Journalist conjures up associations like “pushy,” untrustworthy,” and the thought of speaking to a journalist sparks fear in many people.
I totally get it. To some degree, the bad rap is deserved.
Some reporters are pushy as they are watching the clock tick toward deadline (and they probably procrastinated). Some reporters ask questions that reveal quite clearly that they have an agenda – a specific (often negative) slant in mind. Some reporters take notes, but you can tell when they don’t hear the precise message that you are trying to convey. And perhaps the worst experience, some reporters quote you but the words between the quotation marks are just not your own.
That reporter is not me, nor is it any member of the Hanover Magazine staff.
Accuracy, respect, assuming the best in people rather than the worst are hallmarks for our publication.
It’s funny how often I hear myself saying “My name is Lisa Breslin – I’m the editor for Hanover Magazine – and I’m calling to see if I can talk to (insert name here) about a story. It’s a feel-good story – don’t worry.”
My hope is diffuse the inevitable dread, the inevitable pause that follows an announcement that you are reporter.
To mitigate the understandable dread, I spend a lot of time sincerely assuring folks that I’m a good journalist (like Glenda the good witch) and that accuracy matters to me. It does. I assure people that I value their time and that I know how hard it is to find time during a busy day to talk to a journalist. It is.
It might help ease apprehension if you knew this fact: When we decide what stories to explore, we rarely – if ever – toss out negative stories as fodder.
There are plenty of other exceptional journalists/publications that explore and expose the wrongs so they can be righted. Thank goodness.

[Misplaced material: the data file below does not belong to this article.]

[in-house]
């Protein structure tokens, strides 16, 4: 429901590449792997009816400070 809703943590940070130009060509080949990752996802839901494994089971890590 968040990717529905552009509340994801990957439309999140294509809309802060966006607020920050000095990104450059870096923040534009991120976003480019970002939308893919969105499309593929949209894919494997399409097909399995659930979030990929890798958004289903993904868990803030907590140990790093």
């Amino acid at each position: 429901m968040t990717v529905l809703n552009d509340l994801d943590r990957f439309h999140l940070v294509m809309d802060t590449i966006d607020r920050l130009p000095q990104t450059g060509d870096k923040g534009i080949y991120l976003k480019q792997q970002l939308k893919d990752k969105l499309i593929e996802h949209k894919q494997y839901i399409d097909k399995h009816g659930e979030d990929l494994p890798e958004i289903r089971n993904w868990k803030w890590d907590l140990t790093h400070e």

Though Hanover Magazine is not the publication to pick up to learn about crooks or crooked deals, I do believe that a significant part of reporters’ jobs is to ensure that everyone’s rights are protected, that tax dollars and charity funds from our pockets roll to the place/cause we are told they land.
Yes, there are many things that journalists should doggedly watch and sometimes reveal.
In fact, journalism has shifted too far away from its watchdog role to one of cheerleader. Investigative reporting has become the chaff and marketing the wheat.
The economy of time and money contribute to this shift.
Newspapers, especially small town newspapers, don’t have the money to pay a reporter to spend time needed to investigate controversial news- to dig, fact check, get both sides of the story and then unfold the news in a way that holds readers with short attention spans to the last echoing word.
As the print journalism we once knew eased to extinction – magazines, I’d argue are an exception – publishers jockeyed for readers’ attention. And as readers clamored for news more quickly than presses could roll out papers, they also gravitated toward news is more digestible bites – like nuggets instead of the whole roasted chicken.
Controversial stories cannot be served in nuggets; so news morphs more toward marketing, toward cheery ditties that make folks feel better. When they felt better, they come back for more – at least “the average readers” do.
You are better than average. You want the cheery bites, but you also get a hankering for the whole chicken now and then.
Hanover Magazine will give you both. We will write about controversial issues but not about a controversial person with questionable integrity. We consider this magazine a service publication – a publication created to help you navigate and celebrate your lives with more purpose and, sometimes, more efficiency.
We love being part of your community. We appreciate that you trust us to share your stories. And we REALLY love it when you tell us how you feel about a particular story or what you would like to read.
Keep those story ideas and the feedback coming: firstname.lastname@example.org